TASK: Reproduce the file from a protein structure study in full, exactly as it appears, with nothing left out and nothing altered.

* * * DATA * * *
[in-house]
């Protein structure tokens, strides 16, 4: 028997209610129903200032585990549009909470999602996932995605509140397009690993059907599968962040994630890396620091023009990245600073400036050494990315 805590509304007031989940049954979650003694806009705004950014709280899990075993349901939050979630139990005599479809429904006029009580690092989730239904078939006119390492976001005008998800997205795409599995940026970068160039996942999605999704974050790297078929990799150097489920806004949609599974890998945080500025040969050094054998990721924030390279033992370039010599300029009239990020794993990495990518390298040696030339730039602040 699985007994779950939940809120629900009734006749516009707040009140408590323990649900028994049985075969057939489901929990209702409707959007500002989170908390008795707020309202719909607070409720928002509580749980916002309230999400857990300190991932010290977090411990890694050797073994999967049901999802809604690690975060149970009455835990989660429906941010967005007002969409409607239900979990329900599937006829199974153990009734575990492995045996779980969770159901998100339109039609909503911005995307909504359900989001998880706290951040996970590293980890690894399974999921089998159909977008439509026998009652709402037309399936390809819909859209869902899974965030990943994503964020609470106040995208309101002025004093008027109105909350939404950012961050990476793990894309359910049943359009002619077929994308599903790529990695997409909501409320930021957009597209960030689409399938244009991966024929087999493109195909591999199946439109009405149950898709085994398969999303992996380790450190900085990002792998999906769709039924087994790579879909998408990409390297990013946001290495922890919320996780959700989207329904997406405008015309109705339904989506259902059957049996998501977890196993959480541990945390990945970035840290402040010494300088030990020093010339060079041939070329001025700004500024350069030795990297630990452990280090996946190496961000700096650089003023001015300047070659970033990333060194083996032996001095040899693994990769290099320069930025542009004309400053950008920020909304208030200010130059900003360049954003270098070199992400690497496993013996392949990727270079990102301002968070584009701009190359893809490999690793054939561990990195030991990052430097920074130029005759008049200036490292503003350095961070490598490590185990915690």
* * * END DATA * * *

[in-house]
């Protein structure tokens, strides 16, 4: 028997209610129903200032585990549009909470999602996932995605509140397009690993059907599968962040994630890396620091023009990245600073400036050494990315 805590509304007031989940049954979650003694806009705004950014709280899990075993349901939050979630139990005599479809429904006029009580690092989730239904078939006119390492976001005008998800997205795409599995940026970068160039996942999605999704974050790297078929990799150097489920806004949609599974890998945080500025040969050094054998990721924030390279033992370039010599300029009239990020794993990495990518390298040696030339730039602040 699985007994779950939940809120629900009734006749516009707040009140408590323990649900028994049985075969057939489901929990209702409707959007500002989170908390008795707020309202719909607070409720928002509580749980916002309230999400857990300190991932010290977090411990890694050797073994999967049901999802809604690690975060149970009455835990989660429906941010967005007002969409409607239900979990329900599937006829199974153990009734575990492995045996779980969770159901998100339109039609909503911005995307909504359900989001998880706290951040996970590293980890690894399974999921089998159909977008439509026998009652709402037309399936390809819909859209869902899974965030990943994503964020609470106040995208309101002025004093008027109105909350939404950012961050990476793990894309359910049943359009002619077929994308599903790529990695997409909501409320930021957009597209960030689409399938244009991966024929087999493109195909591999199946439109009405149950898709085994398969999303992996380790450190900085990002792998999906769709039924087994790579879909998408990409390297990013946001290495922890919320996780959700989207329904997406405008015309109705339904989506259902059957049996998501977890196993959480541990945390990945970035840290402040010494300088030990020093010339060079041939070329001025700004500024350069030795990297630990452990280090996946190496961000700096650089003023001015300047070659970033990333060194083996032996001095040899693994990769290099320069930025542009004309400053950008920020909304208030200010130059900003360049954003270098070199992400690497496993013996392949990727270079990102301002968070584009701009190359893809490999690793054939561990990195030991990052430097920074130029005759008049200036490292503003350095961070490598490590185990915690």